Everyone knows the pen is mightier than the sword. Yet, no monograph has been written on the various powers of the pen. Such a topic could be tackled like this:
The power to defame, malign and blacken: the poison pen, the dipping of the pen in gall.
The power to make unintentional mistakes, to get things wrong, there’s power in that: the slip of the pen.
The power of commitment, the ability to articulate thoughts and record them: putting pen to paper.
The power to preserve irrelevance: the pen pusher. Everyone knows one if they’re not one themselves.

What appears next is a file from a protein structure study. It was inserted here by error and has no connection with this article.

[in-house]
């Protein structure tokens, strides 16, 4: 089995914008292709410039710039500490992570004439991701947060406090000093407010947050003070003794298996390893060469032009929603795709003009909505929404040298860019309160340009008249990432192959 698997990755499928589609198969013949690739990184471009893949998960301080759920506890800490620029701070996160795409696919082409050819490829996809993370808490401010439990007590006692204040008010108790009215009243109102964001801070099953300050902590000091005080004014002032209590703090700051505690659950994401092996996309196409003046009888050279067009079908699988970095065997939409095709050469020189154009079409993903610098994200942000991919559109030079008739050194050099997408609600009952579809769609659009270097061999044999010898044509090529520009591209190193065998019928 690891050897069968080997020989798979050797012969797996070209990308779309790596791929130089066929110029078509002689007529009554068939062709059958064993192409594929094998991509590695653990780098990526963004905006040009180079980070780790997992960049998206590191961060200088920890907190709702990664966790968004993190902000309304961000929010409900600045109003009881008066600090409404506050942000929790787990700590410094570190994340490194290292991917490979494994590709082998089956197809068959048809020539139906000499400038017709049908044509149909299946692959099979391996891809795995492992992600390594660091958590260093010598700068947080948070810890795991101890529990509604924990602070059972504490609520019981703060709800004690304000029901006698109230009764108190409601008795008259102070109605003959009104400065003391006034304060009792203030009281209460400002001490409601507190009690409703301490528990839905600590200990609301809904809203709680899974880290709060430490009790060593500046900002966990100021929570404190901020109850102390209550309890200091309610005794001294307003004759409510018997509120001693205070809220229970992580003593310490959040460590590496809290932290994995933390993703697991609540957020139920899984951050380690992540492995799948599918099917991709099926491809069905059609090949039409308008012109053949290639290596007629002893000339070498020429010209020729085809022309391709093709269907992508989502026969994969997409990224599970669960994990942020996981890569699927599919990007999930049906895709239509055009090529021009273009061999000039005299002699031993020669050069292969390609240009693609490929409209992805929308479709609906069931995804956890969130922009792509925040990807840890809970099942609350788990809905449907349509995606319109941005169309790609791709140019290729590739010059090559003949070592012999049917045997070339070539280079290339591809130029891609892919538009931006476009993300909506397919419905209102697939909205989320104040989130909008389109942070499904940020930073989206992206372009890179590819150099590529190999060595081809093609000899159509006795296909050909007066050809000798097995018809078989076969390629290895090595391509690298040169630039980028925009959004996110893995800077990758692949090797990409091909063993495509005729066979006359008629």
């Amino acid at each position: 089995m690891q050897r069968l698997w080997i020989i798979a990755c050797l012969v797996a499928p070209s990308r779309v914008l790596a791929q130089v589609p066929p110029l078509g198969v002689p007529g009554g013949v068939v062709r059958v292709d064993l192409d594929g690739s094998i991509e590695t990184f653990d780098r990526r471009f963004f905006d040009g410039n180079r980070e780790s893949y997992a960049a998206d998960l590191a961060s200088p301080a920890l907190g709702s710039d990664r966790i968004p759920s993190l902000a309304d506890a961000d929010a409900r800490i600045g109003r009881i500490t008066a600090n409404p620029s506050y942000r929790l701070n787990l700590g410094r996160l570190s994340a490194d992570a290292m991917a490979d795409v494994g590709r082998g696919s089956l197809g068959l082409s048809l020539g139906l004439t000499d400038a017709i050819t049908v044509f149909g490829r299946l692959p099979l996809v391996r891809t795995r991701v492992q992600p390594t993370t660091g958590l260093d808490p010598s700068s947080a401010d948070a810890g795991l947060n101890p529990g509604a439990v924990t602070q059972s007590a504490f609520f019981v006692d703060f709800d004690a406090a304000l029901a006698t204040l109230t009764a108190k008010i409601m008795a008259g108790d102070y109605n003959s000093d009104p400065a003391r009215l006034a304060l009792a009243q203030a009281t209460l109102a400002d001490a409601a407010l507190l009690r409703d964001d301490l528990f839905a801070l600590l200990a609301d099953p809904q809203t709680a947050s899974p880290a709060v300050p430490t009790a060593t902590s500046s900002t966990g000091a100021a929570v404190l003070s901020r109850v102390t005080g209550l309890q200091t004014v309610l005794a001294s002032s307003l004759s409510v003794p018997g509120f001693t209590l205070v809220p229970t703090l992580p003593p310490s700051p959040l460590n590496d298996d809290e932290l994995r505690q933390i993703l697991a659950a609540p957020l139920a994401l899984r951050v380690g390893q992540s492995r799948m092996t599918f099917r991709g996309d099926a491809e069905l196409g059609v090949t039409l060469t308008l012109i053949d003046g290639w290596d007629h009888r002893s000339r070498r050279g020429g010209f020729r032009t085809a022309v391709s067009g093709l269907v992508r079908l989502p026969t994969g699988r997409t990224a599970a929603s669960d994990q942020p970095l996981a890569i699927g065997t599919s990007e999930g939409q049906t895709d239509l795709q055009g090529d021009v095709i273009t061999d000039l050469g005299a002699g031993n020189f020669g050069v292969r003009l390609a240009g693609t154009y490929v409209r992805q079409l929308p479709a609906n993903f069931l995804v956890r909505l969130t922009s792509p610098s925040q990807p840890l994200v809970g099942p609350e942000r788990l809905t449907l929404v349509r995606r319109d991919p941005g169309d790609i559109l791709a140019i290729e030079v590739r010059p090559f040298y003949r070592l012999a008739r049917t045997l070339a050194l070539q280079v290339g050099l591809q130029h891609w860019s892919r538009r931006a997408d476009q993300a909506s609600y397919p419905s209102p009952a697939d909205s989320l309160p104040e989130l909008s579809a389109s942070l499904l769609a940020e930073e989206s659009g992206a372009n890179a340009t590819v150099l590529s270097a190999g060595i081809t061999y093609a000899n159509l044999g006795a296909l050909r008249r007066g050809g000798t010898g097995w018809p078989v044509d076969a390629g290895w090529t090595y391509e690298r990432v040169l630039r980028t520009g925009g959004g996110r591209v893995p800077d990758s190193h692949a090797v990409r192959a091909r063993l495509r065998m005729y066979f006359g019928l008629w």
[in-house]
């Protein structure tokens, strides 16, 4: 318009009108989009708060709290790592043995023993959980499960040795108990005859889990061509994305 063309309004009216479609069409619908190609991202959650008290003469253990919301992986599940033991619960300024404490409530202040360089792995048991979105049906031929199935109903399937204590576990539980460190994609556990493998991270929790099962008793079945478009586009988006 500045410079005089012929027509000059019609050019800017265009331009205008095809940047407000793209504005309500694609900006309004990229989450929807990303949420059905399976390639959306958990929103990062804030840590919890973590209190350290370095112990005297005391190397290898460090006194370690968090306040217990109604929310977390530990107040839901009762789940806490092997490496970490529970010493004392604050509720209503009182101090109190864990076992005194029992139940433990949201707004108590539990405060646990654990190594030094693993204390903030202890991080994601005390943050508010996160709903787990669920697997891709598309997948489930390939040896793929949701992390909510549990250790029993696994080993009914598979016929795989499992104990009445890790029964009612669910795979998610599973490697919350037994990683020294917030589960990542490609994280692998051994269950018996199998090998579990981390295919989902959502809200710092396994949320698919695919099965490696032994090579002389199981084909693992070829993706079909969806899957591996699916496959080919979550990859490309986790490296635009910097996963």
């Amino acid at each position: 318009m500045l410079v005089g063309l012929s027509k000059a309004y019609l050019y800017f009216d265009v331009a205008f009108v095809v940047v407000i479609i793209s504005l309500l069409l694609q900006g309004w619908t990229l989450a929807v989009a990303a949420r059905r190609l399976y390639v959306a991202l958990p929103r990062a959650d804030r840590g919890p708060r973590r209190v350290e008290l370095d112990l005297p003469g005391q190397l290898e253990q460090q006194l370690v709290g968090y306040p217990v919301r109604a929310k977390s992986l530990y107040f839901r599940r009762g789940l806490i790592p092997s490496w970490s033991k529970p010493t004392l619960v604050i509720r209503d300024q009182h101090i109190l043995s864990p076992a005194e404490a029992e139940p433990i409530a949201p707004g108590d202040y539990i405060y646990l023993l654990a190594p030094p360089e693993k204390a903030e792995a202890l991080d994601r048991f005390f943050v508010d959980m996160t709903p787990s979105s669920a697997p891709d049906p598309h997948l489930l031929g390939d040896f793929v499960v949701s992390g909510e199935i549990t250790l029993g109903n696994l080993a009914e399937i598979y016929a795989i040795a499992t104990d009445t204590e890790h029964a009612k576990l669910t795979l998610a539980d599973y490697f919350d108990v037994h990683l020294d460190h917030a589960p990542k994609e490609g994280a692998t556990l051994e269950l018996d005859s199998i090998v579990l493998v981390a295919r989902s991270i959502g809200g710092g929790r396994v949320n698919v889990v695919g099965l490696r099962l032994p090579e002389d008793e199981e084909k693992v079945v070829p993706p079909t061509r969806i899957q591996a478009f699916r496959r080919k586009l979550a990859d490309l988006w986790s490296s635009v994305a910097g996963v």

The power to pursue ill-advised liaisons: the dipping of the nib in the office ink.
The power to allow situations to change before the ink is dry.
The power of superfluity, spilling much ink just because the ink is cheap and the pen-flow facile.
The power of thrust, creating ink slingers of topmost precision.
The power to kill insects. The Roman historian Suetonius tells how Emperor Domitian liked to spend hours alone in his study catching flies and stabbing them with a sharp pen, showing how one can practice neutralising adversaries even without spilling any ink, poison or gall.
Finally, the power to cause writer’s cramp from handling the pen too much like a sword.